Several probes launched into violence at Bristol County Jail

Feds, Healey, and state Senate look into incident

SEVERAL OFFICIALS and agencies are launching inquiries into the violence that erupted at the Bristol County Jail on Friday night, sending three immigration detainees to the hospital and causing $25,000 worth of damage. 

The Department of Homeland Security’s Office of the Inspector General, Attorney General Maura Healey, and the state Senate Post Audit and Oversight Committee said they would look into what happened at the jail.  

Sheriff Thomas Hodgson sought to have 10 detainees tested for COVID-19 Friday night when an altercation occurred; Hodgson said the detainees resisted being tested and then attacked him and his officers, while advocates for the detainees have suggested Hodgson was at fault and attacked one of the detainees.  

Twenty-six detainees were placed in single cells following the incident. Ira Alkalay, an attorney who represents several detainees, said he hasn’t been allowed to see them but received a call from one who said that inmates who were involved in the altercation are in solitary confinement in “freezing” conditions without shoes, socks, or sheets.  

Hodgson said he “looks forward to the results of the final report” by the inspector general, calling the probe an “independent investigation.”  

The Department of Homeland Security is the umbrella agency that runs US Immigration and Customs Enforcement, which in turn has a longstanding contract with Hodgson’s office to house the detainees in North Dartmouth. ICE declined to comment on ongoing investigations. 

One detainee tested positive for COVID-19 on Monday. Ten staffers and vendors have also tested positive for coronavirus.  

Healey issued a statement Tuesday saying her office is investigating to get more details on what happened. Her office has asked for all surveillance video and documents related to the incident. 

“Reports about the incident at Bristol County jail are very concerning,” Healey said in a statement. “My office has opened an investigation to get more details about what happened and to ensure public health and safety at this facility.”

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Sarah Betancourt

Reporter, CommonWealth

About Sarah Betancourt

Sarah Betancourt is a bilingual journalist reporting across New England. Prior to joining Commonwealth, Sarah was a reporter for The Associated Press in Boston, and a correspondent with The Boston Globe and The Guardian. She has written about immigration, social justice, and health policy for outlets like NBC, The Boston Institute for Nonprofit Journalism, and the New York Law Journal. Sarah has reported stories such as a national look at teacher shortages, how databases are used by police departments to procure information on immigrants, and uncovered the spread of an infectious disease in children at a family detention center. She has covered the State House, local and national politics, crime and general assignment.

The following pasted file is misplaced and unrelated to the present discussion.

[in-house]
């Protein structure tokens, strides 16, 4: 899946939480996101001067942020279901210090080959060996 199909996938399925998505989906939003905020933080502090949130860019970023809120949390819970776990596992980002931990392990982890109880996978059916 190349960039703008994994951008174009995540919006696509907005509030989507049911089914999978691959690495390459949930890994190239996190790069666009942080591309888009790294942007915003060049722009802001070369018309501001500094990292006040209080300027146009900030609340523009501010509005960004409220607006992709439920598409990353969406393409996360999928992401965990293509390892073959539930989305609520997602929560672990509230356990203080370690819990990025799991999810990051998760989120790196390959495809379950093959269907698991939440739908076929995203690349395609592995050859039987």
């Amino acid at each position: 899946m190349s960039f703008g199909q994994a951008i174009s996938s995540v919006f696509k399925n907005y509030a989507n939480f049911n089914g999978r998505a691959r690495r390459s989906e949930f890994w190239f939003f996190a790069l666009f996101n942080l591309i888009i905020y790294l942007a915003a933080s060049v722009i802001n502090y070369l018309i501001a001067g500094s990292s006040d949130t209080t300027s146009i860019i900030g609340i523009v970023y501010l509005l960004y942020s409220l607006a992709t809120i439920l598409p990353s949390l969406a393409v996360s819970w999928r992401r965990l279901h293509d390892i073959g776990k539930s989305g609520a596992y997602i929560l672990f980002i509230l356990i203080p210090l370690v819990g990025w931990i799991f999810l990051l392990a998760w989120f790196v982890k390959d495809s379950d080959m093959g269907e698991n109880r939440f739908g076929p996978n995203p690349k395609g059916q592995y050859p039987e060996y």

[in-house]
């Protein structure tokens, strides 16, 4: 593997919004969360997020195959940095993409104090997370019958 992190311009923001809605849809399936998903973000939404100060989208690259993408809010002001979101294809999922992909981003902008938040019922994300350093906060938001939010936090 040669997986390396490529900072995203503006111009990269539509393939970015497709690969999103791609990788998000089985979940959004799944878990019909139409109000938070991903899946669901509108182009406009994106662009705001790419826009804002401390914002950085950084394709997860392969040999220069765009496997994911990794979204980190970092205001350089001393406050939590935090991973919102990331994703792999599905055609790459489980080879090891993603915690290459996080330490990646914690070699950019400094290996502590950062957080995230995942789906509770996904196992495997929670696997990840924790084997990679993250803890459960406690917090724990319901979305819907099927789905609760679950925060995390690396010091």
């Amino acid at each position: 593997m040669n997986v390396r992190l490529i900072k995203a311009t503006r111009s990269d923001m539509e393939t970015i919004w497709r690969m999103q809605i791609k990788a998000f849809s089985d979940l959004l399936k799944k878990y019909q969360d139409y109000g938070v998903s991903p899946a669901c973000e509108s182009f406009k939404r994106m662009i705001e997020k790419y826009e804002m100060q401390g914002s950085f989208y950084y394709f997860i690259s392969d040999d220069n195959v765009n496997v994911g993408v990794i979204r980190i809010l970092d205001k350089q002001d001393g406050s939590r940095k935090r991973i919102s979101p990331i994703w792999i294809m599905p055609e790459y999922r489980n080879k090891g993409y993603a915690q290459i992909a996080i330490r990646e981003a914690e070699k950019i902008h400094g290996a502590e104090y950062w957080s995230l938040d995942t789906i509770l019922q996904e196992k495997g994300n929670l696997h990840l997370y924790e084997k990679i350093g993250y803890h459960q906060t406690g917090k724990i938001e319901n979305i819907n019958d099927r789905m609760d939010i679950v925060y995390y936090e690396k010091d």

Sarah received a 2018 Investigative Reporters and Editors Award for her role in the ProPublica/NPR story, “They Got Hurt at Work and Then They Got Deported,” which explored how Florida employers and insurance companies were getting out of paying workers compensation benefits by using a state law to ensure injured undocumented workers were arrested or deported. Sarah attended Emerson College for a Bachelor’s Degree in Political Communication, and Columbia University for a fellowship and Master’s degree with the Stabile Center for Investigative Journalism.

About Sarah Betancourt

Sarah Betancourt is a bilingual journalist reporting across New England. Prior to joining Commonwealth, Sarah was a reporter for The Associated Press in Boston, and a correspondent with The Boston Globe and The Guardian. She has written about immigration, social justice, and health policy for outlets like NBC, The Boston Institute for Nonprofit Journalism, and the New York Law Journal. Sarah has reported stories such as a national look at teacher shortages, how databases are used by police departments to procure information on immigrants, and uncovered the spread of an infectious disease in children at a family detention center. She has covered the State House, local and national politics, crime and general assignment.

Sarah received a 2018 Investigative Reporters and Editors Award for her role in the ProPublica/NPR story, “They Got Hurt at Work and Then They Got Deported,” which explored how Florida employers and insurance companies were getting out of paying workers compensation benefits by using a state law to ensure injured undocumented workers were arrested or deported. Sarah attended Emerson College for a Bachelor’s Degree in Political Communication, and Columbia University for a fellowship and Master’s degree with the Stabile Center for Investigative Journalism.

The Senate Post Audit and Oversight Committee, headed by Sen. John Keenan of Quincy, also said it was investigating what happened at the jail. Sen. Sonia Chang-Diaz of Jamaica Plain described being told she could not enter the facility Saturday morning, despite a state statute granting lawmakers unannounced access to correctional facilities. Keenan said his committee will also look into that “denial of access.”  

A federal judge on Monday rejected demands by Lawyers for Civil Rights to broaden a scheduled deposition of Hodgson to include the circumstances surrounding violence that broke out at the facility on Friday night. The suit’s goal was to reduce crowding at the facility during the COVID-19 pandemic. The case, originally filed in March by the organization, has resulted in the release of 50 detainees, mostly to house arrest.